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N. C. R. A. C. Discusses Effect on Jews of Desegregation Issue in South

June 22, 1956
See Original Daily Bulletin From This Date

How Jews in the United States are affected by Arab anti-Israel propaganda in this country and to what extent the Jewish communities in the South are involved in the struggle over desegregation was reported here today at the opening session of the four-day annual conference of the National Community Relations Advisory Council.

Bernard H. Trager, chairman of the NCRAC, and Isaiah M. Minkoff, executive director, told the more than 100 delegates from six national Jewish agencies and 35 community relations councils that comprise the NCRAC of the community relations problems arising out of the Arab-Israel issue and those growing out of the desegregation issue in the South. Decisions on how to deal with these problems will be taken at the closing session of the conference on Sunday.

Speaking of the desegregation issue, Mr. Trager noted that "the entire substantive program of Jewish community relations rests upon the thesis that Jewish equality is only as secure in a democratic society as the equality of other groups. That equality is under assault by the White Citizens Councils of the South." he declared.

Mr. Trager called for widespread "creation and dynamic development of representative community-wide agencies" for combatting anti-Jewish propaganda and fighting for civil rights. "The whole community," he stressed, "is affected by every event, planned or unplanned, that affects the image in the public mind of every Jewish agency or organization.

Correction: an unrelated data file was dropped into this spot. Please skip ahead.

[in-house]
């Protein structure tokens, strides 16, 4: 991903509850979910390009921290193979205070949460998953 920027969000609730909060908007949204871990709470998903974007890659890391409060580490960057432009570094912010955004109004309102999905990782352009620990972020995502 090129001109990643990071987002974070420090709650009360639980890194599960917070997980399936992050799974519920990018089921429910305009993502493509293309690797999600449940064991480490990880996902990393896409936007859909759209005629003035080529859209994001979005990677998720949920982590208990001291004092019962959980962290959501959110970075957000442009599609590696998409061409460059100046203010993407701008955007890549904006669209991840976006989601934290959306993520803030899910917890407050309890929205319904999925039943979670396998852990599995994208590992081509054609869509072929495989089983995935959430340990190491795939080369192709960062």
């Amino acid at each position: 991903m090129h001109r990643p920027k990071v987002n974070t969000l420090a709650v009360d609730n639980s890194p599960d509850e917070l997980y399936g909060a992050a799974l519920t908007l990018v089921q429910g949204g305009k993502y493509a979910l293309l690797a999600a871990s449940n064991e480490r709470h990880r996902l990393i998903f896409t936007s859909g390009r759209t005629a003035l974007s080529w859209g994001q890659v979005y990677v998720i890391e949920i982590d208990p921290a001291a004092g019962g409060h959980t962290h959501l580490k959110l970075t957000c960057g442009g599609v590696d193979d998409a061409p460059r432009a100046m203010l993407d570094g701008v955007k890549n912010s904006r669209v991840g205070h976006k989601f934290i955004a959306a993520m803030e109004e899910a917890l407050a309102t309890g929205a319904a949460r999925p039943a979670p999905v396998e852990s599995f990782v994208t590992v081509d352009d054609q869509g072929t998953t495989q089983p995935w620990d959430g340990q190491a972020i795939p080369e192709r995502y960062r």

"Whatever any particular agency or organization does or does not do about its own relations affects in some way and in some degree the status situation of the whole Jewish community," Mr. Trager continued. "It is only in a fully representative council, embracing all organizations, agencies and sectors of the community, that the interplay of these influences can receive the many-sided attention they merit and must have."


Mr. Minkoff, in his annual report, commented on the "complete unanimity among the major religious bodies on the justice and morality of racial equality." This, he said, "has concrete applications in terms of desegregation. He called for "interconsultation among religious groups on best ways of joining forces, for concerting their influence in behalf of peaceable the harmonious realization of that justice to which they are all equally committed."

Dr. John J. Kane, head of the Sociology Department at the University of Notre Dame, addressing the opening session, predicted an increase in interreligious tensions arising out of differences about public and private education. The social forces that may be expected to produce tensions, however, may be approached in such a way as to offer possibilities of greater cooperation among religious groups, the noted Catholic educator said.

Dr. Kane referred to the field of education as "a prolific source of interreligious tension." Enumerating "just a few aspects of it," he cited Catholic, Jewish and Italian quotas in some professional schools, the controversy over Federal aid to education, Bible reading in public schools, released time and dismissed time programs, and celebration of Christian or Jewish religious holidays in public schools.

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